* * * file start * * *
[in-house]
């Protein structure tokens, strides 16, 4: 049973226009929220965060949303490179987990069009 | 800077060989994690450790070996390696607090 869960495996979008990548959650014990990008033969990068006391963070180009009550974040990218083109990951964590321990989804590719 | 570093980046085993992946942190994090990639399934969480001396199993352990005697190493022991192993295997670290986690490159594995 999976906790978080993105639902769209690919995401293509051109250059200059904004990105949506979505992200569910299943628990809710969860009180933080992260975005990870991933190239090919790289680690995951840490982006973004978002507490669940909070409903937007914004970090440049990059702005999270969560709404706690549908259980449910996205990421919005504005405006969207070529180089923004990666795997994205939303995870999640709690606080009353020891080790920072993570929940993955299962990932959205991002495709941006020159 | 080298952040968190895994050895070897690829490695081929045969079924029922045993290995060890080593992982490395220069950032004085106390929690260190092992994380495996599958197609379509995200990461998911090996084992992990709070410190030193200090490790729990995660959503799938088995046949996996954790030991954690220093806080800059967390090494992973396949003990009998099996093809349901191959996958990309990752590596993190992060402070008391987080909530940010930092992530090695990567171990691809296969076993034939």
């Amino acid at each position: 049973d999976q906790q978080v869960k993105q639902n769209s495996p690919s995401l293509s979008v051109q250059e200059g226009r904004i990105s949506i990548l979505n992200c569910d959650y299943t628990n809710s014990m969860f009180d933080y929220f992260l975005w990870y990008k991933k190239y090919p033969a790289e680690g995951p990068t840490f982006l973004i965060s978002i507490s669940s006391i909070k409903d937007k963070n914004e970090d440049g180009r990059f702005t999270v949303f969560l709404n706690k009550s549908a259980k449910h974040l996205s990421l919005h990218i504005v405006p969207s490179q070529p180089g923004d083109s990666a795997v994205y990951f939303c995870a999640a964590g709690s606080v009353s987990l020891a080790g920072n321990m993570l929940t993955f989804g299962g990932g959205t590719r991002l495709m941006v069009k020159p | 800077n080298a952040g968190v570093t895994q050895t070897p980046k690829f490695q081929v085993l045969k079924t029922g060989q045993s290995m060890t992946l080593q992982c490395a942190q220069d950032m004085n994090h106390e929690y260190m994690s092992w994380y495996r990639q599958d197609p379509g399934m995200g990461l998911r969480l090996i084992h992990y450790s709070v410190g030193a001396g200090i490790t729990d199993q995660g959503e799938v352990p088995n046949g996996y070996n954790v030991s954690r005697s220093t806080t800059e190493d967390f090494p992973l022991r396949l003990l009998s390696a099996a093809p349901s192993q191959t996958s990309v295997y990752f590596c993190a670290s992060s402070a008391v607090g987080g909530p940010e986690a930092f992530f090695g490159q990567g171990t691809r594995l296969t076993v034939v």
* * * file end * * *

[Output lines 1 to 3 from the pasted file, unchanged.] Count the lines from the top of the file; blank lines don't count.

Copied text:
[in-house]
């Protein structure tokens, strides 16, 4: 049973226009929220965060949303490179987990069009 | 800077060989994690450790070996390696607090 869960495996979008990548959650014990990008033969990068006391963070180009009550974040990218083109990951964590321990989804590719 | 570093980046085993992946942190994090990639399934969480001396199993352990005697190493022991192993295997670290986690490159594995 999976906790978080993105639902769209690919995401293509051109250059200059904004990105949506979505992200569910299943628990809710969860009180933080992260975005990870991933190239090919790289680690995951840490982006973004978002507490669940909070409903937007914004970090440049990059702005999270969560709404706690549908259980449910996205990421919005504005405006969207070529180089923004990666795997994205939303995870999640709690606080009353020891080790920072993570929940993955299962990932959205991002495709941006020159 | 080298952040968190895994050895070897690829490695081929045969079924029922045993290995060890080593992982490395220069950032004085106390929690260190092992994380495996599958197609379509995200990461998911090996084992992990709070410190030193200090490790729990995660959503799938088995046949996996954790030991954690220093806080800059967390090494992973396949003990009998099996093809349901191959996958990309990752590596993190992060402070008391987080909530940010930092992530090695990567171990691809296969076993034939």
């Amino acid at each position: 049973d999976q906790q978080v869960k993105q639902n769209s495996p690919s995401l293509s979008v051109q250059e200059g226009r904004i990105s949506i990548l979505n992200c569910d959650y299943t628990n809710s014990m969860f009180d933080y929220f992260l975005w990870y990008k991933k190239y090919p033969a790289e680690g995951p990068t840490f982006l973004i965060s978002i507490s669940s006391i909070k409903d937007k963070n914004e970090d440049g180009r990059f702005t999270v949303f969560l709404n706690k009550s549908a259980k449910h974040l996205s990421l919005h990218i504005v405006p969207s490179q070529p180089g923004d083109s990666a795997v994205y990951f939303c995870a999640a964590g709690s606080v009353s987990l020891a080790g920072n321990m993570l929940t993955f989804g299962g990932g959205t590719r991002l495709m941006v069009k020159p | 800077n080298a952040g968190v570093t895994q050895t070897p980046k690829f490695q081929v085993l045969k079924t029922g060989q045993s290995m060890t992946l080593q992982c490395a942190q220069d950032m004085n994090h106390e929690y260190m994690s092992w994380y495996r990639q599958d197609p379509g399934m995200g990461l998911r969480l090996i084992h992990y450790s709070v410190g030193a001396g200090i490790t729990d199993q995660g959503e799938v352990p088995n046949g996996y070996n954790v030991s954690r005697s220093t806080t800059e190493d967390f090494p992973l022991r396949l003990l009998s390696a099996a093809p349901s192993q191959t996958s990309v295997y990752f590596c993190a670290s992060s402070a008391v607090g987080g909530p940010e986690a930092f992530f090695g490159q990567g171990t691809r594995l296969t076993v034939v």